White House welcomes Netanyahu delay in judicial overhaul, urges compromise


WASHINGTON, March 27 (Reuters) - The United States welcomes the decision on Monday by Prime Minister Benjamin Netanyahu to delay a decision on divisive plans for a judicial overhaul until next month, White House spokesperson Karine Jean-Pierre said.

Netanyahu on Monday delayed a decision on bitterly contested plans for a judicial overhaul until next month amid fears that the country's worst national crisis in years could fracture his coalition or escalate into violence.

"We welcome this announcement as an opportunity to create additional time and space for compromise. A compromise is precisely what we have been calling for. And we continue to strongly urge Israeli leaders to find a compromise as soon as possible," Jean-Pierre said.

The United States remains concerned about the situation in Israel and President Joe Biden has shared his concerns about a proposed judicial overhaul directly with Netanyahu, the White House said on Monday.

"We remain concerned by the recent developments," White House national security spokesperson John Kirby told reporters, calling for compromise.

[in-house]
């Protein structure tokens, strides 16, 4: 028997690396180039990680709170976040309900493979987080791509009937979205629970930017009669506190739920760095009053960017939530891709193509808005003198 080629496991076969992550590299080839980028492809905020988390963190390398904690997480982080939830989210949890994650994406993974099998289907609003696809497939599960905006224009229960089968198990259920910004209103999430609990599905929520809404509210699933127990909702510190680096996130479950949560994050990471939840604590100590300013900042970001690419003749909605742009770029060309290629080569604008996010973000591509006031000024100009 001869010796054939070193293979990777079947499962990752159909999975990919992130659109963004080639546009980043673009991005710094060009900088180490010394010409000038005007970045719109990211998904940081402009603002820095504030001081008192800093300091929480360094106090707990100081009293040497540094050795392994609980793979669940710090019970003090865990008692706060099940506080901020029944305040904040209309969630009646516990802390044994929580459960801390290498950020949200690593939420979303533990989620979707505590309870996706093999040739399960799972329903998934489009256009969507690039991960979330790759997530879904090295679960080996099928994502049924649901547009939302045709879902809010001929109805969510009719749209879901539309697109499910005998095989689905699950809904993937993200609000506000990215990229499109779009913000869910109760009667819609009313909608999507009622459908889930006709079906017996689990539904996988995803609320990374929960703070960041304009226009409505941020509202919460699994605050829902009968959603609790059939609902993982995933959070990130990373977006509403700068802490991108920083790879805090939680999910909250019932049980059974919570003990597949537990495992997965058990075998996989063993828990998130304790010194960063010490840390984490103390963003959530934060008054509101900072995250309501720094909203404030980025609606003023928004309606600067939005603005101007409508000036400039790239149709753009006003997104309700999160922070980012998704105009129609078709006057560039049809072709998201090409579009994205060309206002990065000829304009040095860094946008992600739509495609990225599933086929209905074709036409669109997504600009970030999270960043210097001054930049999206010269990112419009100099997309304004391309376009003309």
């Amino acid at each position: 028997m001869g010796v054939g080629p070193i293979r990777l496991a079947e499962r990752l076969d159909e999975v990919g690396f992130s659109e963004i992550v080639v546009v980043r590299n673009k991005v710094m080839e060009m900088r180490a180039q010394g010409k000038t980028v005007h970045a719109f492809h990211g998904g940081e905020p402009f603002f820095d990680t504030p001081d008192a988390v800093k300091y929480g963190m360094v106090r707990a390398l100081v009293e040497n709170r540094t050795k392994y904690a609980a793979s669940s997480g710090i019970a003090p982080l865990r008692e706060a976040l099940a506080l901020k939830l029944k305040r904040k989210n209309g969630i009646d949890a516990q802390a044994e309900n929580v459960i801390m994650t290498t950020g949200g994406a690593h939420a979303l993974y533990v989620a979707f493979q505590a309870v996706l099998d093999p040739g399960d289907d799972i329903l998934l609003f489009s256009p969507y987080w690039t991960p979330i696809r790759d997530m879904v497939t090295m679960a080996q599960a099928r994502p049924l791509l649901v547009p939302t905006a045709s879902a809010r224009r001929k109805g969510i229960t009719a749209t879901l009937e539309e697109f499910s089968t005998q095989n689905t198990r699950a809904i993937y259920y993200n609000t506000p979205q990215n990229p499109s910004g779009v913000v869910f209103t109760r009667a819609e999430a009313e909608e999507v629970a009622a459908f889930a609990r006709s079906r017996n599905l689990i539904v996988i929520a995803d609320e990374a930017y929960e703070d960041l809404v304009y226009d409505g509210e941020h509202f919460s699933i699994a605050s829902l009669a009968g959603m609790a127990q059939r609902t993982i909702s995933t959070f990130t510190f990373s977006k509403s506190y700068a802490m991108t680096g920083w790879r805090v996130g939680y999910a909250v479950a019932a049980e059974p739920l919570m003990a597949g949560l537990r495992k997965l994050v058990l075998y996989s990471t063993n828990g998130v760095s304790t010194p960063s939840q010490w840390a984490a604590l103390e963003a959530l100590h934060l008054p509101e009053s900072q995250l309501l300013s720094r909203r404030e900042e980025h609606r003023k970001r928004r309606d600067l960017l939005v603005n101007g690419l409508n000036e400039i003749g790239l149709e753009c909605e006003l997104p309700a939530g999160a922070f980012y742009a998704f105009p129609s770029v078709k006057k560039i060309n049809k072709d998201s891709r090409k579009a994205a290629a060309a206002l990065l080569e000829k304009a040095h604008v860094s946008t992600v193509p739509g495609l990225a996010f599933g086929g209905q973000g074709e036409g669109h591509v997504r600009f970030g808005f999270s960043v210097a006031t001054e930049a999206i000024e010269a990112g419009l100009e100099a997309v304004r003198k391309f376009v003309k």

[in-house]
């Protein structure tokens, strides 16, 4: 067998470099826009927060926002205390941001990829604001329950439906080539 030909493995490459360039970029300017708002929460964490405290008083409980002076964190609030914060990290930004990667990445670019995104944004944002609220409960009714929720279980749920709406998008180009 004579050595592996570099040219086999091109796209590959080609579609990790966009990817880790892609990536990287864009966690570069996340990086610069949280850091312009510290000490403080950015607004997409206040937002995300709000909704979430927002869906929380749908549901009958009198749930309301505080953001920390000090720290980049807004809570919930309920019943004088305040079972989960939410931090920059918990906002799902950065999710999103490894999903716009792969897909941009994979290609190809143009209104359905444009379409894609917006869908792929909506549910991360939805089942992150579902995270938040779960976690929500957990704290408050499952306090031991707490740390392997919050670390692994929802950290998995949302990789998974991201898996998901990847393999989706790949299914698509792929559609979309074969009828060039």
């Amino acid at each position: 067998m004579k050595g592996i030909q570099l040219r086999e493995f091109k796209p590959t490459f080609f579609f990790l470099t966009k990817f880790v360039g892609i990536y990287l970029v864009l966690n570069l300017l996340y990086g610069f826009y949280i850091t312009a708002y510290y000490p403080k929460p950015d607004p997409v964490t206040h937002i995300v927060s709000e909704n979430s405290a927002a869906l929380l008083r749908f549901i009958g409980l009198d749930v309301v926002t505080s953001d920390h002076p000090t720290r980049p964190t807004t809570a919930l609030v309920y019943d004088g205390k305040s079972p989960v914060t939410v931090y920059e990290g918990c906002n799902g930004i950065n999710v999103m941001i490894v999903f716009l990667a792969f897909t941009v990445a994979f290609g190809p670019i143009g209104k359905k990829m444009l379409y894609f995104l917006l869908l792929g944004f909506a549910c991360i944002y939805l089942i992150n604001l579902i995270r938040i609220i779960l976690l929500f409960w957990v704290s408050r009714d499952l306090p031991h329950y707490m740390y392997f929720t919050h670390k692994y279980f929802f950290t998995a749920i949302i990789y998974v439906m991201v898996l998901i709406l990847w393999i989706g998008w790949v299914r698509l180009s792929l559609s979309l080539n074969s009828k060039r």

Kirby noted that Israel had been invited to a U.S.-organized Summit for Democracy later this week.

Kirby said Biden has been "very forthright" with Netanyahu about his concerns. Asked if Biden was worried that Israel would devolve into civil war, Kirby said he was not.

He said U.S. concerns about the judicial reform legislation were that it would "fly in the face" of the principle of having checks and balances in government.

"All of that concern comes from ... a place of respect and friendship and admiration for the Israeli people, for Israel as a country and for Israel's democracy," Kirby said.

Reporting by Jeff Mason; additional reporting by Jasper Ward and Susan Heavey; Editing by Howard Goller and Tomasz Janowski

Our Standards: The Thomson Reuters Trust Principles.

Thomson Reuters

Jeff Mason is a White House Correspondent for Reuters. He has covered the presidencies of Barack Obama, Donald Trump and Joe Biden and the presidential campaigns of Biden, Trump, Obama, Hillary Clinton and John McCain. He served as president of the White House Correspondents’ Association in 2016-2017, leading the press corps in advocating for press freedom in the early days of the Trump administration. His and the WHCA's work was recognized with Deutsche Welle's "Freedom of Speech Award." Jeff has asked pointed questions of domestic and foreign leaders, including Russian President Vladimir Putin and North Korea's Kim Jong Un. He is a winner of the WHCA's “Excellence in Presidential News Coverage Under Deadline Pressure" award and co-winner of the Association for Business Journalists' "Breaking News" award. Jeff began his career in Frankfurt, Germany as a business reporter before being posted to Brussels, Belgium, where he covered the European Union. Jeff appears regularly on television and radio and teaches political journalism at Georgetown University. He is a graduate of Northwestern University's Medill School of Journalism and a former Fulbright scholar.